March 13. Weekly summary

Last week I noted the commodity resurgence and how it was beginning to spill over into the US curve, for example in one-year euro$ spreads.  This theme has continued, with near one-year Eurodollar calendars posting new monthly highs.  However, the peak spread of June’16 to June’17 is still only 35 bps, up just 5.5 on the week, so it’s hard to make the claim that the market is pricing for a much more aggressive Fed (in front of Wednesday’s FOMC and dot plot).

The big event of last week was the ECB meeting on Thursday.  Certainly one goal of that meeting was to help the banks, and that part may have been deemed successful with many European bank stocks closing at one month highs.  On Friday Banco Popular gained 12.7%, UniCredit 9.5%, etc.  The other important goal of the central bank is to weaken the currency.  That did not occur.  EUR closed just above 110, right around the midpoint of the past year’s sideway range of 105 to 115. The ECB has to weaken the euro to provide stimulus.  Even EURJPY  (near 127) closed at the high of the last 18 sessions.

In the US the struggle is for growth and inflation.  In terms of the latter, the tide appears to be shifting, with a slightly weaker dollar and incipient turn in commodities.  However, the 2/10 treasury spread, while having closed at the high of the week just above 102, barely changed from the previous Friday.  Treasury yields all ended the week higher, but are well within technical parameters from the beginning of the year (or longer).  For example, the five year note has been in a range from about 185 to 115 for the past thirty months.  The move from the late Dec high of 179 to the mid-Feb low of 112 captured nearly this entire longer term range.  On Friday the yield was 148, just between the 50 and 61.8% retracement levels.  The ten year yield is exactly at the 50% retracement of the year’s move from 230 to 166 (198), and the 30 year is just shy of halfway back. [Ten year yield chart below]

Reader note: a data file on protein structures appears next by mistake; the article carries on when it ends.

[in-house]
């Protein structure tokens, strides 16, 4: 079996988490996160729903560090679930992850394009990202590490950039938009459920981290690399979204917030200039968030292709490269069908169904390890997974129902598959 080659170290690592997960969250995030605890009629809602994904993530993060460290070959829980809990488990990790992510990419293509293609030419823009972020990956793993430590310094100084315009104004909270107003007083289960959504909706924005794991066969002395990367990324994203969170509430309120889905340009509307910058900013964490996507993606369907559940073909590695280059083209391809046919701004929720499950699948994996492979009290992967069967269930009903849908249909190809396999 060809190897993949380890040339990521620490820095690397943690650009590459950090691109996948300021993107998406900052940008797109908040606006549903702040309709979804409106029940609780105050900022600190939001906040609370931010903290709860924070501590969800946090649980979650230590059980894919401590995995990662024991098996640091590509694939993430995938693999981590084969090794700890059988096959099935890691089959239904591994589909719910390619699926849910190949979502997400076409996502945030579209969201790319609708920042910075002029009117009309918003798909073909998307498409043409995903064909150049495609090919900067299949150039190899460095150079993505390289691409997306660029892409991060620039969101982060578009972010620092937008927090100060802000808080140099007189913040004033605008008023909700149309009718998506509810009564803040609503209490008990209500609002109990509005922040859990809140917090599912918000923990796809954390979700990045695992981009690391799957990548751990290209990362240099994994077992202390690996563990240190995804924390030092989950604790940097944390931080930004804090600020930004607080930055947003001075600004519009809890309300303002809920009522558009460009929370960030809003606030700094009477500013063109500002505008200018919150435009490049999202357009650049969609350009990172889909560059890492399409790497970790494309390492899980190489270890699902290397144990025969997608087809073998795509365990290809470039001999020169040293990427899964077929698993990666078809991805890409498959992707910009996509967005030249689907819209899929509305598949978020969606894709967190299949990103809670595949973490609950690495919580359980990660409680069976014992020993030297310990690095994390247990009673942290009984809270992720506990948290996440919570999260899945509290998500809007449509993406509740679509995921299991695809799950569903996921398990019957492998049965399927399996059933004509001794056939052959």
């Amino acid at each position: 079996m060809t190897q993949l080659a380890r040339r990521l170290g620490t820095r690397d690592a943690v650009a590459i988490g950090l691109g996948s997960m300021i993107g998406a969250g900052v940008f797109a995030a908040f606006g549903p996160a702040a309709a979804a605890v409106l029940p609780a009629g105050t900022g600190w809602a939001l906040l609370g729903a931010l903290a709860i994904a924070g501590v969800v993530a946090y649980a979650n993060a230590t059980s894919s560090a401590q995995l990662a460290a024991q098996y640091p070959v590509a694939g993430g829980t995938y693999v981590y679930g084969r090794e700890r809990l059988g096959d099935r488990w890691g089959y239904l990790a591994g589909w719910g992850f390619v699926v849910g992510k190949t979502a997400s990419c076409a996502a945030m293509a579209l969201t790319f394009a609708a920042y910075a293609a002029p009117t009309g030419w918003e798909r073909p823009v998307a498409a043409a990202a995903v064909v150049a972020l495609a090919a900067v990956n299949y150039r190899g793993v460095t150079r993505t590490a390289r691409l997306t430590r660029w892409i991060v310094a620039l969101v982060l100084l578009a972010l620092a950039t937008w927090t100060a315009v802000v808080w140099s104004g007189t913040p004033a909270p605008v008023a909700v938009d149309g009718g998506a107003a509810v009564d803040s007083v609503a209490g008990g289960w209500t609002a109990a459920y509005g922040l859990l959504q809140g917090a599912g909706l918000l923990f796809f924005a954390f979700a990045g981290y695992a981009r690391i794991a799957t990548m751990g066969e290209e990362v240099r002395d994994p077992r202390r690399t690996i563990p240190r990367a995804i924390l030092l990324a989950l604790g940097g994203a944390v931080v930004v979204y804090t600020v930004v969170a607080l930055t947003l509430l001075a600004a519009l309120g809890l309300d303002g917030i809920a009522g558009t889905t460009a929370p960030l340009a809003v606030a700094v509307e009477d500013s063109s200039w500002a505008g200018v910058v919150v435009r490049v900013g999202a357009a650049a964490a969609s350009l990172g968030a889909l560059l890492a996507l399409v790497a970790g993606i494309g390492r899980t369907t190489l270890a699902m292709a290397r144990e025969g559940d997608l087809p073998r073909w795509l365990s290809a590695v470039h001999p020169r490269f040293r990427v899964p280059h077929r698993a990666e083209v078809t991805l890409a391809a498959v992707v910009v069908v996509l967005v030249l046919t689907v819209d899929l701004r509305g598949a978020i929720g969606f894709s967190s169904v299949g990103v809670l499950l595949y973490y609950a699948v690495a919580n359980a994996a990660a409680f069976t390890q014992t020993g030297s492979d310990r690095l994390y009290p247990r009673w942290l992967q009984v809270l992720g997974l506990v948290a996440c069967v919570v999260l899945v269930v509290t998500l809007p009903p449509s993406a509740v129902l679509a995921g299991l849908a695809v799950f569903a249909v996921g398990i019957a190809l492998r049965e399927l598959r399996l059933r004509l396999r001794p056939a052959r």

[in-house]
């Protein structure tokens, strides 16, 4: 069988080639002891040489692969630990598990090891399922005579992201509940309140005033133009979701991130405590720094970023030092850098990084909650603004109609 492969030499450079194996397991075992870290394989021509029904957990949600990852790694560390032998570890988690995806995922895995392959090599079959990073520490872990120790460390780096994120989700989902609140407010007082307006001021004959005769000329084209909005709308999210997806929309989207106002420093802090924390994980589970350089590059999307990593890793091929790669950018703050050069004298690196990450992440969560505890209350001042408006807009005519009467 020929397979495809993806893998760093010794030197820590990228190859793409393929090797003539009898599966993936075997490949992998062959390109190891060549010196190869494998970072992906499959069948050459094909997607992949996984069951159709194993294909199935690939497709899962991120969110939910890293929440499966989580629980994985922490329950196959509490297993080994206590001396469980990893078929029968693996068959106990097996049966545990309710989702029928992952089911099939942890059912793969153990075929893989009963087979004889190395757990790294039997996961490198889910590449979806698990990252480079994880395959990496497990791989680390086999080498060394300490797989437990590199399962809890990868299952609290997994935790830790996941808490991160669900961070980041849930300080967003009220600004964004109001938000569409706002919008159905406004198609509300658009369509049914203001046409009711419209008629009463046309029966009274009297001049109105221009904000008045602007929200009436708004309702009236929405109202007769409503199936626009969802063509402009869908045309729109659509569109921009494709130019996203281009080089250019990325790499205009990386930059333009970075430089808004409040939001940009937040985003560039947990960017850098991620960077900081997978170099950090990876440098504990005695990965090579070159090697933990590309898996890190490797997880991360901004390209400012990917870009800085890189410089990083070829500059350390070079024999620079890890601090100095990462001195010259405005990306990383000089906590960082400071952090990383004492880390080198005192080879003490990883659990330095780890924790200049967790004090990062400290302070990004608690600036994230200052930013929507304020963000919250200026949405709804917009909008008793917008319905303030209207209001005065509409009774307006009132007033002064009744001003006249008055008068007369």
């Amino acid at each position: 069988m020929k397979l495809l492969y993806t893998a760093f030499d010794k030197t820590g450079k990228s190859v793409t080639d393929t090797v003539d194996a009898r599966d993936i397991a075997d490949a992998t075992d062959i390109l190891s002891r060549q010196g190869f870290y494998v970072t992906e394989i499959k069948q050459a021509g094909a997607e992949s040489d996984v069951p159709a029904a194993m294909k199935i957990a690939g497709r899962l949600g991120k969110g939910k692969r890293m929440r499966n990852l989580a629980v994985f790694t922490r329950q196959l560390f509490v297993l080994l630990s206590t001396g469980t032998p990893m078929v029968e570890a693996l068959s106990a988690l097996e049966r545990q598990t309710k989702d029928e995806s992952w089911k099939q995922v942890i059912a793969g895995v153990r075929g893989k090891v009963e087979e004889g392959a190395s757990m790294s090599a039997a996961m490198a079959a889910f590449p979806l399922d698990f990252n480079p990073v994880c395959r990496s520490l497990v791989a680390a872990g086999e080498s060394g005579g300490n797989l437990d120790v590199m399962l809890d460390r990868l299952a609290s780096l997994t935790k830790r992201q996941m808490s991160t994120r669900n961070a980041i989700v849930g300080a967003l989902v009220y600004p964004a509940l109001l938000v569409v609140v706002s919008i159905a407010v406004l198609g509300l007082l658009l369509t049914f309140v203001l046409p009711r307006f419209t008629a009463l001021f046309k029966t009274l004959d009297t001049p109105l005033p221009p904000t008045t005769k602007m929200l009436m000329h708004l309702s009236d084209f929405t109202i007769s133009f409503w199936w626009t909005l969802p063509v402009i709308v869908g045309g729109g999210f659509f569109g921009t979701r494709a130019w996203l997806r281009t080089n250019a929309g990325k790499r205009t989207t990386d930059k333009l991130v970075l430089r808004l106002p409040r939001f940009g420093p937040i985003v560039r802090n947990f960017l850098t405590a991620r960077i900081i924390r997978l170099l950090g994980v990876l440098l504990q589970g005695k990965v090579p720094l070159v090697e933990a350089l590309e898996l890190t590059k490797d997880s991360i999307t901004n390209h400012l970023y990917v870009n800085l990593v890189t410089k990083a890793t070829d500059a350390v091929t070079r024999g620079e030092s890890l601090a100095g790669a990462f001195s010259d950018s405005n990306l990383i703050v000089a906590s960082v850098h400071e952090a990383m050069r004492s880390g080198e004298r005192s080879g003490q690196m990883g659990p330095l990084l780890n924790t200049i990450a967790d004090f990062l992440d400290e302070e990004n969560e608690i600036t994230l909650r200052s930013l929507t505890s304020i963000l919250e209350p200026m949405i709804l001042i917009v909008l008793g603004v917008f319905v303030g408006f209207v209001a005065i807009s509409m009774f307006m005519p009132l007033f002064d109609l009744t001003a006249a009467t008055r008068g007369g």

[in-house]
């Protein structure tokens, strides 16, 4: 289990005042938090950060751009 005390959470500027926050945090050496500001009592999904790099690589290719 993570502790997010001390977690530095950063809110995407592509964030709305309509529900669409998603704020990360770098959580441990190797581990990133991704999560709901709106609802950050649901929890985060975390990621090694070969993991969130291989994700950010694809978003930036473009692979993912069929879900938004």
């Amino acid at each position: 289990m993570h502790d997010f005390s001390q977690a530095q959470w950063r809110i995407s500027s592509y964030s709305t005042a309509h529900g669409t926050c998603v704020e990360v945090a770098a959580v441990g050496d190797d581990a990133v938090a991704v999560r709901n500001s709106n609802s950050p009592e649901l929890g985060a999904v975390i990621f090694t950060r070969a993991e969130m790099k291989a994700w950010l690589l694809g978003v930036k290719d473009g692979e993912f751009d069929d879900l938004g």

ten year yield March 2016

So, current levels don’t provide much of an “edge” unless one thinks there have truly been catalysts for trend change.  On Thursday, I thought the conditions for a turn might be in place, with 1) continued commodity gains, 2) ECB measures and 3) a Reuters report on China: “China’s central bank is preparing regulations that would allow commercial lenders to swap non-performing loans of companies for stakes in those firms… The new rules would reduce commercial banks’ non-performing loan (NPL) ratios, and free up cash for fresh lending for investment in a new wave of infrastructure products and factory upgrades that the government hopes will rejuvenate the world’s second-largest economy.” I.e. stabilization in oil and other commodities along with central bank stimulus.